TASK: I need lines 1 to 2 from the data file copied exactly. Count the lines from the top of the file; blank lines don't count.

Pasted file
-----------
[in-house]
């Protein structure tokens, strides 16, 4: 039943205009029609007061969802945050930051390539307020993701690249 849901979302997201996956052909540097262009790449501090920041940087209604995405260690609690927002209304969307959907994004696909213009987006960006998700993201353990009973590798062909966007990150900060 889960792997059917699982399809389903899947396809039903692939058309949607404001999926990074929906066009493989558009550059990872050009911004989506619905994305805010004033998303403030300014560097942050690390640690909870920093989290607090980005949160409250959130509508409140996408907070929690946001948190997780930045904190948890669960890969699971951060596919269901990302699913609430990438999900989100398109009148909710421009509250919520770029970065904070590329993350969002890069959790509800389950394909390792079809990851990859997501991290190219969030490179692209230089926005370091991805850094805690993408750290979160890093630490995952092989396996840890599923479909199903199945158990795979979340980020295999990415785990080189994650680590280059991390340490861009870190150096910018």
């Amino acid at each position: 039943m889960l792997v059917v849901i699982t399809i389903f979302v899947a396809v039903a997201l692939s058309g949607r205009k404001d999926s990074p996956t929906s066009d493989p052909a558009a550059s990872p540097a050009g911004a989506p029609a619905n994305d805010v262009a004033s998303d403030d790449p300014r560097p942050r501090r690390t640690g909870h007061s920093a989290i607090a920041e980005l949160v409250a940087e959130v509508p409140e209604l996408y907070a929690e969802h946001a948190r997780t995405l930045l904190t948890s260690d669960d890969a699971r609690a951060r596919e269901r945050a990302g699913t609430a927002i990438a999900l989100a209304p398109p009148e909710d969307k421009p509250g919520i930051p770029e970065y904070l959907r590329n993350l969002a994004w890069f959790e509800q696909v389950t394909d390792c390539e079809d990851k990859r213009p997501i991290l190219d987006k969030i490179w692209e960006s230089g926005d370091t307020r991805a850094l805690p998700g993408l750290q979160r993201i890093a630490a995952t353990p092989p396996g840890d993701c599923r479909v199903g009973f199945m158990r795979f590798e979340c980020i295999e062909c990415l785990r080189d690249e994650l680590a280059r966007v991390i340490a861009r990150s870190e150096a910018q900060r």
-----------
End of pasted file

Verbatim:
[in-house]
């Protein structure tokens, strides 16, 4: 039943205009029609007061969802945050930051390539307020993701690249 849901979302997201996956052909540097262009790449501090920041940087209604995405260690609690927002209304969307959907994004696909213009987006960006998700993201353990009973590798062909966007990150900060 889960792997059917699982399809389903899947396809039903692939058309949607404001999926990074929906066009493989558009550059990872050009911004989506619905994305805010004033998303403030300014560097942050690390640690909870920093989290607090980005949160409250959130509508409140996408907070929690946001948190997780930045904190948890669960890969699971951060596919269901990302699913609430990438999900989100398109009148909710421009509250919520770029970065904070590329993350969002890069959790509800389950394909390792079809990851990859997501991290190219969030490179692209230089926005370091991805850094805690993408750290979160890093630490995952092989396996840890599923479909199903199945158990795979979340980020295999990415785990080189994650680590280059991390340490861009870190150096910018």